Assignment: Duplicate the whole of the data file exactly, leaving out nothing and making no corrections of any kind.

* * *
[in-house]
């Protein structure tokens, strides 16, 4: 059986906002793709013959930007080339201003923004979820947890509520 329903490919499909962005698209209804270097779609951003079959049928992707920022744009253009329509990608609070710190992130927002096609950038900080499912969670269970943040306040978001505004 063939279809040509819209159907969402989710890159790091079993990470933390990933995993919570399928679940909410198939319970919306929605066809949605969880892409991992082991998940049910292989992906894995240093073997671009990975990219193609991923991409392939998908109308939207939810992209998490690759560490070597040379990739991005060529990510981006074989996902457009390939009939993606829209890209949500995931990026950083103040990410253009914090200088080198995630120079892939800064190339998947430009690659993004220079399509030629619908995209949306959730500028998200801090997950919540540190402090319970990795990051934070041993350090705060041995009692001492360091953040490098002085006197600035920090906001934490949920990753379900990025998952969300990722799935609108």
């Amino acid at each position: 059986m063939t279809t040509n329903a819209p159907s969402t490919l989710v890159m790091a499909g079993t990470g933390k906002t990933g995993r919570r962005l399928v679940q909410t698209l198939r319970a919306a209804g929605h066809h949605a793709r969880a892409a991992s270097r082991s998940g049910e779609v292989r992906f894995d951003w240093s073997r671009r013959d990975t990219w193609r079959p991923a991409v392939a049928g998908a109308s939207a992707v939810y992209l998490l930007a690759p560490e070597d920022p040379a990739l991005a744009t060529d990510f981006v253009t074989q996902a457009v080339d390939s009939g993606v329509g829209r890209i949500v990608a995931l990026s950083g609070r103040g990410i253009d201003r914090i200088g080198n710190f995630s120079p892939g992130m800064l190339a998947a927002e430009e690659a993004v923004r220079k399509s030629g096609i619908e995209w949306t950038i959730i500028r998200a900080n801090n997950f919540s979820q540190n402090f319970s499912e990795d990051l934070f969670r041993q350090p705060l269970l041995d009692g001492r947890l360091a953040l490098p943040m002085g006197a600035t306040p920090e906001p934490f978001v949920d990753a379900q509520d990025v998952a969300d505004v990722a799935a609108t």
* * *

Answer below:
[in-house]
């Protein structure tokens, strides 16, 4: 059986906002793709013959930007080339201003923004979820947890509520 329903490919499909962005698209209804270097779609951003079959049928992707920022744009253009329509990608609070710190992130927002096609950038900080499912969670269970943040306040978001505004 063939279809040509819209159907969402989710890159790091079993990470933390990933995993919570399928679940909410198939319970919306929605066809949605969880892409991992082991998940049910292989992906894995240093073997671009990975990219193609991923991409392939998908109308939207939810992209998490690759560490070597040379990739991005060529990510981006074989996902457009390939009939993606829209890209949500995931990026950083103040990410253009914090200088080198995630120079892939800064190339998947430009690659993004220079399509030629619908995209949306959730500028998200801090997950919540540190402090319970990795990051934070041993350090705060041995009692001492360091953040490098002085006197600035920090906001934490949920990753379900990025998952969300990722799935609108």
């Amino acid at each position: 059986m063939t279809t040509n329903a819209p159907s969402t490919l989710v890159m790091a499909g079993t990470g933390k906002t990933g995993r919570r962005l399928v679940q909410t698209l198939r319970a919306a209804g929605h066809h949605a793709r969880a892409a991992s270097r082991s998940g049910e779609v292989r992906f894995d951003w240093s073997r671009r013959d990975t990219w193609r079959p991923a991409v392939a049928g998908a109308s939207a992707v939810y992209l998490l930007a690759p560490e070597d920022p040379a990739l991005a744009t060529d990510f981006v253009t074989q996902a457009v080339d390939s009939g993606v329509g829209r890209i949500v990608a995931l990026s950083g609070r103040g990410i253009d201003r914090i200088g080198n710190f995630s120079p892939g992130m800064l190339a998947a927002e430009e690659a993004v923004r220079k399509s030629g096609i619908e995209w949306t950038i959730i500028r998200a900080n801090n997950f919540s979820q540190n402090f319970s499912e990795d990051l934070f969670r041993q350090p705060l269970l041995d009692g001492r947890l360091a953040l490098p943040m002085g006197a600035t306040p920090e906001p934490f978001v949920d990753a379900q509520d990025v998952a969300d505004v990722a799935a609108t």